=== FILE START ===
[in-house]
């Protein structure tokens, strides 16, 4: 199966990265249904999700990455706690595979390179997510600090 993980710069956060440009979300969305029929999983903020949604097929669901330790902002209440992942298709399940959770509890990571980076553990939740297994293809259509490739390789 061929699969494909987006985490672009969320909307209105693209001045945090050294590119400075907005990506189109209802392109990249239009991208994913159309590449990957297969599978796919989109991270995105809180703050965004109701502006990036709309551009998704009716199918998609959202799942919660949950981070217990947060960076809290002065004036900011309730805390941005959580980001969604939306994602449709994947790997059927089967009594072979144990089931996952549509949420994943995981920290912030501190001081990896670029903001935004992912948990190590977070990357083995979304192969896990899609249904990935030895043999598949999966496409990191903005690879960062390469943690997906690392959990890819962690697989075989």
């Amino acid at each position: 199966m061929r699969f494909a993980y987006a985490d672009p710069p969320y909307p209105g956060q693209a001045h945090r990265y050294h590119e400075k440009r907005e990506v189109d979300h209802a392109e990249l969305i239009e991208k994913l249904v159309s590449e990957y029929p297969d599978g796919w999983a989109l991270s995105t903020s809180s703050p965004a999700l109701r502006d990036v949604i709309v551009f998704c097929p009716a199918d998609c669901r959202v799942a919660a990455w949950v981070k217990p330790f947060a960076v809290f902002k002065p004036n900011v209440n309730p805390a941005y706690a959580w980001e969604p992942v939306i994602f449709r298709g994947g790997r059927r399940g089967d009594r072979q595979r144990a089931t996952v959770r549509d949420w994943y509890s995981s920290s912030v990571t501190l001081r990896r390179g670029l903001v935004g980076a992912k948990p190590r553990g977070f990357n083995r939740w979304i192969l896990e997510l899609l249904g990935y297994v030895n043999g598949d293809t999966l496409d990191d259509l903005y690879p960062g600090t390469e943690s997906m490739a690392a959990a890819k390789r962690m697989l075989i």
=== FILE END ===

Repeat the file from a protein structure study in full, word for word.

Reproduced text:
[in-house]
């Protein structure tokens, strides 16, 4: 199966990265249904999700990455706690595979390179997510600090 993980710069956060440009979300969305029929999983903020949604097929669901330790902002209440992942298709399940959770509890990571980076553990939740297994293809259509490739390789 061929699969494909987006985490672009969320909307209105693209001045945090050294590119400075907005990506189109209802392109990249239009991208994913159309590449990957297969599978796919989109991270995105809180703050965004109701502006990036709309551009998704009716199918998609959202799942919660949950981070217990947060960076809290002065004036900011309730805390941005959580980001969604939306994602449709994947790997059927089967009594072979144990089931996952549509949420994943995981920290912030501190001081990896670029903001935004992912948990190590977070990357083995979304192969896990899609249904990935030895043999598949999966496409990191903005690879960062390469943690997906690392959990890819962690697989075989």
């Amino acid at each position: 199966m061929r699969f494909a993980y987006a985490d672009p710069p969320y909307p209105g956060q693209a001045h945090r990265y050294h590119e400075k440009r907005e990506v189109d979300h209802a392109e990249l969305i239009e991208k994913l249904v159309s590449e990957y029929p297969d599978g796919w999983a989109l991270s995105t903020s809180s703050p965004a999700l109701r502006d990036v949604i709309v551009f998704c097929p009716a199918d998609c669901r959202v799942a919660a990455w949950v981070k217990p330790f947060a960076v809290f902002k002065p004036n900011v209440n309730p805390a941005y706690a959580w980001e969604p992942v939306i994602f449709r298709g994947g790997r059927r399940g089967d009594r072979q595979r144990a089931t996952v959770r549509d949420w994943y509890s995981s920290s912030v990571t501190l001081r990896r390179g670029l903001v935004g980076a992912k948990p190590r553990g977070f990357n083995r939740w979304i192969l896990e997510l899609l249904g990935y297994v030895n043999g598949d293809t999966l496409d990191d259509l903005y690879p960062g600090t390469e943690s997906m490739a690392a959990a890819k390789r962690m697989l075989i």